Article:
RM further clarifies that chanting of mantras from the Shrutis, as part of meditative practices, serves a useful purpose for the sound vibrations (spanda or spandana) that are produced are beyond (or above) the limited literal or conceptual meanings Pollock associates with them. Spanda is the dynamic aspect of shakti, the energy of Shiva, the supreme Self. In Hinduism spanda is not a fantasy or a merely philosophical concept, it can be experienced and felt directly as expounded in the Spanda Karikas, a classic text of Kashmir Shaivism, from the 10th century CE attributed to Vasugupta.
Nirnaya on Kavya and Shastra
While Pollock deliberately breaks shastras from kavya in his deliberations, RM takes them together following the traditional convention. While acknowledging that the kavya and shastra are two distinct types of works, RM insists that this distinction is only a heuristic device and not a clear-cut or absolute boundary as posited by Pollock. Indeed, many kavyas demonstrate keen awareness of knowledge of various types from shastras. Conversely, shastras are often expressed in a poetic format and often display an excellent literary quality. Indeed, Sanskrit spread through its cultural applications via such shastras as ayurveda, astrology, philosophy, mathematics, and performing arts. Pollock selectively quotes from one chapter of Kalidasa’s Shakuntala as an example of the politicization of Sanskrit kavya. Had he added the traditional lens to his gaze, observes RM, Pollock would have recognized that Hindus appreciate such works for their aesthetics independently of (or in addition to) any political motive or framework. Pollock talks about Bilhana’s Vikramankadevacarita, in the eleventh century, as another example of political kavya. But he does not mention Bilhana’s Caurapancashika (The Love Thief), which is appreciated for its romantic aesthetic. One should also consider the reproduction of Ramayana in Tamil (twelfth century, by Kamban) and in Avadhi (sixteenth century, by Tulsidas) as non-political kavyas expressive of bhakti (TBFS endnote # 263).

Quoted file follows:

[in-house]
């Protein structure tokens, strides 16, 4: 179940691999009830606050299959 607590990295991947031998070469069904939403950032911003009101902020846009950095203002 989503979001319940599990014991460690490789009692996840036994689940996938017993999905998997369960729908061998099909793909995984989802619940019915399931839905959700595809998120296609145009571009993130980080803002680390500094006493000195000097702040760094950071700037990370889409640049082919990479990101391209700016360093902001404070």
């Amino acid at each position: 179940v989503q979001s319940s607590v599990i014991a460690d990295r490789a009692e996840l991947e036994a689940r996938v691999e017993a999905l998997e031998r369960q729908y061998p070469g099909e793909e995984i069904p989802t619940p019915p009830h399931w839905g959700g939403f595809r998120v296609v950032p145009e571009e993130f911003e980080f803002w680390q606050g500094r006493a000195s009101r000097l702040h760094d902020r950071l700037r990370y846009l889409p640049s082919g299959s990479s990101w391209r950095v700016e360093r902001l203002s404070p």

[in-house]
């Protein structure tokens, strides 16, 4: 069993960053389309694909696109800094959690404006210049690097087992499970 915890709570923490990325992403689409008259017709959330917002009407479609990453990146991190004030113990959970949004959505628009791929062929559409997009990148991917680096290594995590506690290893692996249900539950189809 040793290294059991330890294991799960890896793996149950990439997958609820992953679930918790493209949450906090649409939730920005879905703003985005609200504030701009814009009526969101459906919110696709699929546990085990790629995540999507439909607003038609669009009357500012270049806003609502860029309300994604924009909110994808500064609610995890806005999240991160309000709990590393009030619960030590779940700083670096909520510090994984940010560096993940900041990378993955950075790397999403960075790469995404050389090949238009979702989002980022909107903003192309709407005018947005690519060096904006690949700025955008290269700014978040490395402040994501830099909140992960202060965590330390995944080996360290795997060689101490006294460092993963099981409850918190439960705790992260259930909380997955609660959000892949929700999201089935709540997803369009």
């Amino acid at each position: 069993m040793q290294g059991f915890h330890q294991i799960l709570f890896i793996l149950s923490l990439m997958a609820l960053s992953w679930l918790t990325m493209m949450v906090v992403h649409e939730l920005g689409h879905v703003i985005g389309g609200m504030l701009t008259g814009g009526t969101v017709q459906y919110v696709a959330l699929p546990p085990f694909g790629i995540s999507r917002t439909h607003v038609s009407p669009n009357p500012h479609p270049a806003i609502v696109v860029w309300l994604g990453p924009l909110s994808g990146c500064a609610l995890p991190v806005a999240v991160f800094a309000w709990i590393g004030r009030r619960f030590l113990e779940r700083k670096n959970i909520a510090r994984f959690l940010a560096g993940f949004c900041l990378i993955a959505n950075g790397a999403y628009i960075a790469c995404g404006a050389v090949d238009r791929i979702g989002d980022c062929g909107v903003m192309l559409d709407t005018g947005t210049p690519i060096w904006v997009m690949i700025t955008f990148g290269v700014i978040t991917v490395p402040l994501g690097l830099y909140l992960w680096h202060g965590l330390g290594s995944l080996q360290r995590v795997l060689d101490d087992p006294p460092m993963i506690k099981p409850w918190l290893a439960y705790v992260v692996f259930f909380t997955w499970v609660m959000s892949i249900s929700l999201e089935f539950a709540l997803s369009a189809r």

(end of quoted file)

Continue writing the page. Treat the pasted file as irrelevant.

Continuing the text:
Nirnaya on Sanskrit and Sanskriti
RM is particularly keen to controvert Pollock and company’s sinister attempts to break Sanskrit away from sanskriti. Sanskrit is better studied, he argues, using traditional methods and models that are compatible with its function both as a language of rituals and sacred discourses as well as worldly matters. He denies Pollock’s charge that traditional Sanskrit scholars are averse to the critical study of Sanskrit or to using tools of philology, cognitive science and history developed for this purpose.
People of India or Southeast Asia did not approach Sanskrit exclusively through the lens of politics; rather, they saw it in the context of cultural practices and spiritual realization. This is in conformity with ongoing Indic ethos—an interconnected network of Sanskrit, sanskriti, and dharma. As to Pollock’s charge that women in India are/were denied access to Sanskrit; the fact is that women have internalized Sanskrit, and for many of them, the intimacy with it is based on oral culture rather than written materials. While Pollock et al think of Sanskrit as a ‘religious’ language, it is fascinating to find out that Indian women have preserved the oral and worldly dimension of Sanskrit to this day.